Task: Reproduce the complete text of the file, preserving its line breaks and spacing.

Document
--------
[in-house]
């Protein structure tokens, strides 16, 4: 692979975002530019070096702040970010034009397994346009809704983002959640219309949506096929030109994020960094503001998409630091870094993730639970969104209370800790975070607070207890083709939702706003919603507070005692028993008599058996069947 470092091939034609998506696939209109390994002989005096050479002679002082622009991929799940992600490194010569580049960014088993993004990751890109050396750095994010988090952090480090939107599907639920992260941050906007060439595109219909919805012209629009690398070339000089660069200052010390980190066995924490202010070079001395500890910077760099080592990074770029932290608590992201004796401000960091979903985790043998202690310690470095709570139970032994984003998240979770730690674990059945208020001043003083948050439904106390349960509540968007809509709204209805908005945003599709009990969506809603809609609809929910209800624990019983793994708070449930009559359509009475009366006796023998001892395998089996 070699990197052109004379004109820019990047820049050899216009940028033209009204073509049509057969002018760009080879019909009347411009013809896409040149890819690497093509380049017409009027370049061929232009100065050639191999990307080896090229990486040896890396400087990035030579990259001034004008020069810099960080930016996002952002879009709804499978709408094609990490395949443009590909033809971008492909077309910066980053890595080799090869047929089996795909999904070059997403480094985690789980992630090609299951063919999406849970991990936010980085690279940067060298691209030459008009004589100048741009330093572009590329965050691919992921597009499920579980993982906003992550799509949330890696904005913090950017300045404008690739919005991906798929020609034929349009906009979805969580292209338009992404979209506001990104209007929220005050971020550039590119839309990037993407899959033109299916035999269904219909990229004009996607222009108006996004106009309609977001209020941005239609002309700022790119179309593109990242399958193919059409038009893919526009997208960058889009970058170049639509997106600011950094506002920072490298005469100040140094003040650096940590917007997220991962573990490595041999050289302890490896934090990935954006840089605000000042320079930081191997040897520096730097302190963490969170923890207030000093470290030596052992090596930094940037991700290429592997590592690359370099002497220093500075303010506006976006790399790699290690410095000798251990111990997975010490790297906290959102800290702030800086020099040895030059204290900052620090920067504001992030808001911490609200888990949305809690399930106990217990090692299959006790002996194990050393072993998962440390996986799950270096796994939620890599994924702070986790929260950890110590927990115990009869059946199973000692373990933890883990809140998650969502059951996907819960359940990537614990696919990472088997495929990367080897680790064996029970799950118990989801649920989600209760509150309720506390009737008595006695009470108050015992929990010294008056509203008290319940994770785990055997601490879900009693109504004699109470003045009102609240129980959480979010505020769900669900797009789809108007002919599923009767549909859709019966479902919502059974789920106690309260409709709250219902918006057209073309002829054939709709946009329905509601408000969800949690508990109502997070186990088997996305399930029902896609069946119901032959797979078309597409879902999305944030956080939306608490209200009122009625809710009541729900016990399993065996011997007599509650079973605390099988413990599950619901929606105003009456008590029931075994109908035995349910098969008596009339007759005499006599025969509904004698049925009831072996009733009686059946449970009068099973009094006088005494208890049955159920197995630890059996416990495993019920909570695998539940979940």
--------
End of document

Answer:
[in-house]
């Protein structure tokens, strides 16, 4: 692979975002530019070096702040970010034009397994346009809704983002959640219309949506096929030109994020960094503001998409630091870094993730639970969104209370800790975070607070207890083709939702706003919603507070005692028993008599058996069947 470092091939034609998506696939209109390994002989005096050479002679002082622009991929799940992600490194010569580049960014088993993004990751890109050396750095994010988090952090480090939107599907639920992260941050906007060439595109219909919805012209629009690398070339000089660069200052010390980190066995924490202010070079001395500890910077760099080592990074770029932290608590992201004796401000960091979903985790043998202690310690470095709570139970032994984003998240979770730690674990059945208020001043003083948050439904106390349960509540968007809509709204209805908005945003599709009990969506809603809609609809929910209800624990019983793994708070449930009559359509009475009366006796023998001892395998089996 070699990197052109004379004109820019990047820049050899216009940028033209009204073509049509057969002018760009080879019909009347411009013809896409040149890819690497093509380049017409009027370049061929232009100065050639191999990307080896090229990486040896890396400087990035030579990259001034004008020069810099960080930016996002952002879009709804499978709408094609990490395949443009590909033809971008492909077309910066980053890595080799090869047929089996795909999904070059997403480094985690789980992630090609299951063919999406849970991990936010980085690279940067060298691209030459008009004589100048741009330093572009590329965050691919992921597009499920579980993982906003992550799509949330890696904005913090950017300045404008690739919005991906798929020609034929349009906009979805969580292209338009992404979209506001990104209007929220005050971020550039590119839309990037993407899959033109299916035999269904219909990229004009996607222009108006996004106009309609977001209020941005239609002309700022790119179309593109990242399958193919059409038009893919526009997208960058889009970058170049639509997106600011950094506002920072490298005469100040140094003040650096940590917007997220991962573990490595041999050289302890490896934090990935954006840089605000000042320079930081191997040897520096730097302190963490969170923890207030000093470290030596052992090596930094940037991700290429592997590592690359370099002497220093500075303010506006976006790399790699290690410095000798251990111990997975010490790297906290959102800290702030800086020099040895030059204290900052620090920067504001992030808001911490609200888990949305809690399930106990217990090692299959006790002996194990050393072993998962440390996986799950270096796994939620890599994924702070986790929260950890110590927990115990009869059946199973000692373990933890883990809140998650969502059951996907819960359940990537614990696919990472088997495929990367080897680790064996029970799950118990989801649920989600209760509150309720506390009737008595006695009470108050015992929990010294008056509203008290319940994770785990055997601490879900009693109504004699109470003045009102609240129980959480979010505020769900669900797009789809108007002919599923009767549909859709019966479902919502059974789920106690309260409709709250219902918006057209073309002829054939709709946009329905509601408000969800949690508990109502997070186990088997996305399930029902896609069946119901032959797979078309597409879902999305944030956080939306608490209200009122009625809710009541729900016990399993065996011997007599509650079973605390099988413990599950619901929606105003009456008590029931075994109908035995349910098969008596009339007759005499006599025969509904004698049925009831072996009733009686059946449970009068099973009094006088005494208890049955159920197995630890059996416990495993019920909570695998539940979940």